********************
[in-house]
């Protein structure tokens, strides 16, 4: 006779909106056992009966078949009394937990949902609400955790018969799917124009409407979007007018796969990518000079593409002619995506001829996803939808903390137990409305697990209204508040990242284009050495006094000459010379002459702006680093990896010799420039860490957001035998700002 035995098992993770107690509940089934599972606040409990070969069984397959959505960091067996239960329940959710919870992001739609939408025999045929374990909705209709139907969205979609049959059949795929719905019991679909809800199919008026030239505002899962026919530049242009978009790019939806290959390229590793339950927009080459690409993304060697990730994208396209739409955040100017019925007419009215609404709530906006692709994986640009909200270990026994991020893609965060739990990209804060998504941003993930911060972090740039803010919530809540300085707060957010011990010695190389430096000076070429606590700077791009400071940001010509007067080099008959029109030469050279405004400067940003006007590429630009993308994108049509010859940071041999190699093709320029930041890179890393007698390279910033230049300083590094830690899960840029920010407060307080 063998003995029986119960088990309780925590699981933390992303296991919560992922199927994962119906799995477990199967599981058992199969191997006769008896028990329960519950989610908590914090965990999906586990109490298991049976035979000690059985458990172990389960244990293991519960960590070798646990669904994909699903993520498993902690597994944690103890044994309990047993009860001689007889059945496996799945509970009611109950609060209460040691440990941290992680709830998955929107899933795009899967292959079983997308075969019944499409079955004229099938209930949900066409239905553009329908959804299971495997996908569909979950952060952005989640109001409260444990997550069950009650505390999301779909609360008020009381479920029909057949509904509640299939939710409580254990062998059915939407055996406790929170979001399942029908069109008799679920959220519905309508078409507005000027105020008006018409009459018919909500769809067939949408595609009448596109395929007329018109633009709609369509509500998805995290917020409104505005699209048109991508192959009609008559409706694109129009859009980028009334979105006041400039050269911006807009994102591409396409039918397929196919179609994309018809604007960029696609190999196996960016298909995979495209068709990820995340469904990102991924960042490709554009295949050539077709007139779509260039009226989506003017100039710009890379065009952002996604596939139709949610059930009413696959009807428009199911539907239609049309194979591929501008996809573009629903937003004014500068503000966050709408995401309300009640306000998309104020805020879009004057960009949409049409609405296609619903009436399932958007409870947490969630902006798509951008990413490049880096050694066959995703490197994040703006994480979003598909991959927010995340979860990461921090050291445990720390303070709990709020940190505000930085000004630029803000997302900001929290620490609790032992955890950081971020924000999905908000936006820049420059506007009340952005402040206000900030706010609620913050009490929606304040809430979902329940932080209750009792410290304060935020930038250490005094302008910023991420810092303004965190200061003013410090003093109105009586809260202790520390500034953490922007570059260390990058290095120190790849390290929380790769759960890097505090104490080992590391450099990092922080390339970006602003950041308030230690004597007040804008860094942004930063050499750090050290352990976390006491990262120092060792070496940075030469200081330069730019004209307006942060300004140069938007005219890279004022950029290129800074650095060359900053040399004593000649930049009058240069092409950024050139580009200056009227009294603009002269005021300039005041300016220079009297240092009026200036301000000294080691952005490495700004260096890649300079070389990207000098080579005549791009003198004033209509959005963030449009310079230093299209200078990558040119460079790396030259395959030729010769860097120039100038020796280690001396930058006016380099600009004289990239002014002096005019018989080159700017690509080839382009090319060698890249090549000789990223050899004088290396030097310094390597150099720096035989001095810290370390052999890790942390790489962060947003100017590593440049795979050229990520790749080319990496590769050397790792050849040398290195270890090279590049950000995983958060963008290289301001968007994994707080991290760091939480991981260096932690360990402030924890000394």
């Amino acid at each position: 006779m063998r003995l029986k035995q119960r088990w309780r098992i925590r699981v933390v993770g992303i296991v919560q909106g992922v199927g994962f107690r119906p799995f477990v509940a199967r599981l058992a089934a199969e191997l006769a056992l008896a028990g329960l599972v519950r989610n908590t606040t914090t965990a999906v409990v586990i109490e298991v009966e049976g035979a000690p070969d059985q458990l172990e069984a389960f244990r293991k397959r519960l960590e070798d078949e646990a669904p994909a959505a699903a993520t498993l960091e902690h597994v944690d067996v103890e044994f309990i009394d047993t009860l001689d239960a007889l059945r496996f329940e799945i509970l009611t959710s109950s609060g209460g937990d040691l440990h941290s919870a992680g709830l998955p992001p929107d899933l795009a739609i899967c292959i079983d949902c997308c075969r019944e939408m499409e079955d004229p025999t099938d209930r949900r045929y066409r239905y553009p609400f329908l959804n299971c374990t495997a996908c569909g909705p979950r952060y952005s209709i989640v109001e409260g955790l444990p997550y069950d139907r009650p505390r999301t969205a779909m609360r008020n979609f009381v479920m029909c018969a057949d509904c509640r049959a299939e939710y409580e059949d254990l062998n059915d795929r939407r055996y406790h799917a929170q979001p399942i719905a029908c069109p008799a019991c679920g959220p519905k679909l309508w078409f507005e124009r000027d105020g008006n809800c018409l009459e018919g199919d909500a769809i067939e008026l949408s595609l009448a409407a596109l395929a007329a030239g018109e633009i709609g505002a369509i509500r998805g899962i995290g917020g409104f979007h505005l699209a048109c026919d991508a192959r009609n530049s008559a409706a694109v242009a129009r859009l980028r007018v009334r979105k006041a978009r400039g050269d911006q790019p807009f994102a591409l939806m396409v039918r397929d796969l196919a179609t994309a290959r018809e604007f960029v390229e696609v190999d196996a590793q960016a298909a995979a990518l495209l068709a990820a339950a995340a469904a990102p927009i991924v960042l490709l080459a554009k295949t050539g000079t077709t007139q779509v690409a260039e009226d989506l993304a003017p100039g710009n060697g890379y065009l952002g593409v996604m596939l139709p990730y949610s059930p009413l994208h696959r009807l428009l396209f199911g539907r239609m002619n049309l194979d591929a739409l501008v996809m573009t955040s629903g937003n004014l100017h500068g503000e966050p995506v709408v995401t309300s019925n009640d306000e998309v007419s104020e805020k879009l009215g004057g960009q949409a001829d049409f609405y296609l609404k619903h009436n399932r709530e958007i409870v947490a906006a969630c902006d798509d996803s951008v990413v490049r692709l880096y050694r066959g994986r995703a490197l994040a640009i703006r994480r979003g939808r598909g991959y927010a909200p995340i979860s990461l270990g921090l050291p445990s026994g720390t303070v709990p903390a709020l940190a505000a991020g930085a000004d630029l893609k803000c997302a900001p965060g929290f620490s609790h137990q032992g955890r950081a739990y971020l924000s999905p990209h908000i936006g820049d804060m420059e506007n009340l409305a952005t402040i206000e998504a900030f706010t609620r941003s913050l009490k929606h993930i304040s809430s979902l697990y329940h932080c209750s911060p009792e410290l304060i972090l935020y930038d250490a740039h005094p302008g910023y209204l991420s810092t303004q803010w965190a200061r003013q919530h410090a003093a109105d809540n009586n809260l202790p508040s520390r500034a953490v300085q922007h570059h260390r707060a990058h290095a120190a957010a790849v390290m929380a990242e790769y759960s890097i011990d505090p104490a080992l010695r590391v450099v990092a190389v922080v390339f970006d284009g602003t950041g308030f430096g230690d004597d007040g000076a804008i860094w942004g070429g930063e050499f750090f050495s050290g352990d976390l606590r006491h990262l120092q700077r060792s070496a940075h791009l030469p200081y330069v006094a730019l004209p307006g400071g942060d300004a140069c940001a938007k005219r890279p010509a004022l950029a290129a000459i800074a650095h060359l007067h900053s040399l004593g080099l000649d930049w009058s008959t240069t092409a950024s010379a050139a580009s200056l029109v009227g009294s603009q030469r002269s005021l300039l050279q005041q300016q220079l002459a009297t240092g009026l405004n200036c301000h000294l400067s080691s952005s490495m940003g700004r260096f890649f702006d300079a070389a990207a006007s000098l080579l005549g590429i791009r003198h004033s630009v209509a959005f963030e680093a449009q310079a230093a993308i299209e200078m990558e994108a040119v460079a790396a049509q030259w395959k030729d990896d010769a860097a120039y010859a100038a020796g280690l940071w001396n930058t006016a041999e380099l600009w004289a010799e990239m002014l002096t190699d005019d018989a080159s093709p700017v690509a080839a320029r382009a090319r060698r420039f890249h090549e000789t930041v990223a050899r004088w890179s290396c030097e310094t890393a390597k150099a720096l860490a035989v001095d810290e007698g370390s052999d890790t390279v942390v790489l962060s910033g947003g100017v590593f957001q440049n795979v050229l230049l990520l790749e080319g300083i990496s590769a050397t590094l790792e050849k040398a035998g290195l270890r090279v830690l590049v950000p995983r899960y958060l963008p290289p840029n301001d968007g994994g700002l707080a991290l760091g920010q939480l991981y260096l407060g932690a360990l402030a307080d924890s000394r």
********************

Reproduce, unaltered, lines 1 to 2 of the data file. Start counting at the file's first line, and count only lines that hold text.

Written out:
[in-house]
């Protein structure tokens, strides 16, 4: 006779909106056992009966078949009394937990949902609400955790018969799917124009409407979007007018796969990518000079593409002619995506001829996803939808903390137990409305697990209204508040990242284009050495006094000459010379002459702006680093990896010799420039860490957001035998700002 035995098992993770107690509940089934599972606040409990070969069984397959959505960091067996239960329940959710919870992001739609939408025999045929374990909705209709139907969205979609049959059949795929719905019991679909809800199919008026030239505002899962026919530049242009978009790019939806290959390229590793339950927009080459690409993304060697990730994208396209739409955040100017019925007419009215609404709530906006692709994986640009909200270990026994991020893609965060739990990209804060998504941003993930911060972090740039803010919530809540300085707060957010011990010695190389430096000076070429606590700077791009400071940001010509007067080099008959029109030469050279405004400067940003006007590429630009993308994108049509010859940071041999190699093709320029930041890179890393007698390279910033230049300083590094830690899960840029920010407060307080 063998003995029986119960088990309780925590699981933390992303296991919560992922199927994962119906799995477990199967599981058992199969191997006769008896028990329960519950989610908590914090965990999906586990109490298991049976035979000690059985458990172990389960244990293991519960960590070798646990669904994909699903993520498993902690597994944690103890044994309990047993009860001689007889059945496996799945509970009611109950609060209460040691440990941290992680709830998955929107899933795009899967292959079983997308075969019944499409079955004229099938209930949900066409239905553009329908959804299971495997996908569909979950952060952005989640109001409260444990997550069950009650505390999301779909609360008020009381479920029909057949509904509640299939939710409580254990062998059915939407055996406790929170979001399942029908069109008799679920959220519905309508078409507005000027105020008006018409009459018919909500769809067939949408595609009448596109395929007329018109633009709609369509509500998805995290917020409104505005699209048109991508192959009609008559409706694109129009859009980028009334979105006041400039050269911006807009994102591409396409039918397929196919179609994309018809604007960029696609190999196996960016298909995979495209068709990820995340469904990102991924960042490709554009295949050539077709007139779509260039009226989506003017100039710009890379065009952002996604596939139709949610059930009413696959009807428009199911539907239609049309194979591929501008996809573009629903937003004014500068503000966050709408995401309300009640306000998309104020805020879009004057960009949409049409609405296609619903009436399932958007409870947490969630902006798509951008990413490049880096050694066959995703490197994040703006994480979003598909991959927010995340979860990461921090050291445990720390303070709990709020940190505000930085000004630029803000997302900001929290620490609790032992955890950081971020924000999905908000936006820049420059506007009340952005402040206000900030706010609620913050009490929606304040809430979902329940932080209750009792410290304060935020930038250490005094302008910023991420810092303004965190200061003013410090003093109105009586809260202790520390500034953490922007570059260390990058290095120190790849390290929380790769759960890097505090104490080992590391450099990092922080390339970006602003950041308030230690004597007040804008860094942004930063050499750090050290352990976390006491990262120092060792070496940075030469200081330069730019004209307006942060300004140069938007005219890279004022950029290129800074650095060359900053040399004593000649930049009058240069092409950024050139580009200056009227009294603009002269005021300039005041300016220079009297240092009026200036301000000294080691952005490495700004260096890649300079070389990207000098080579005549791009003198004033209509959005963030449009310079230093299209200078990558040119460079790396030259395959030729010769860097120039100038020796280690001396930058006016380099600009004289990239002014002096005019018989080159700017690509080839382009090319060698890249090549000789990223050899004088290396030097310094390597150099720096035989001095810290370390052999890790942390790489962060947003100017590593440049795979050229990520790749080319990496590769050397790792050849040398290195270890090279590049950000995983958060963008290289301001968007994994707080991290760091939480991981260096932690360990402030924890000394």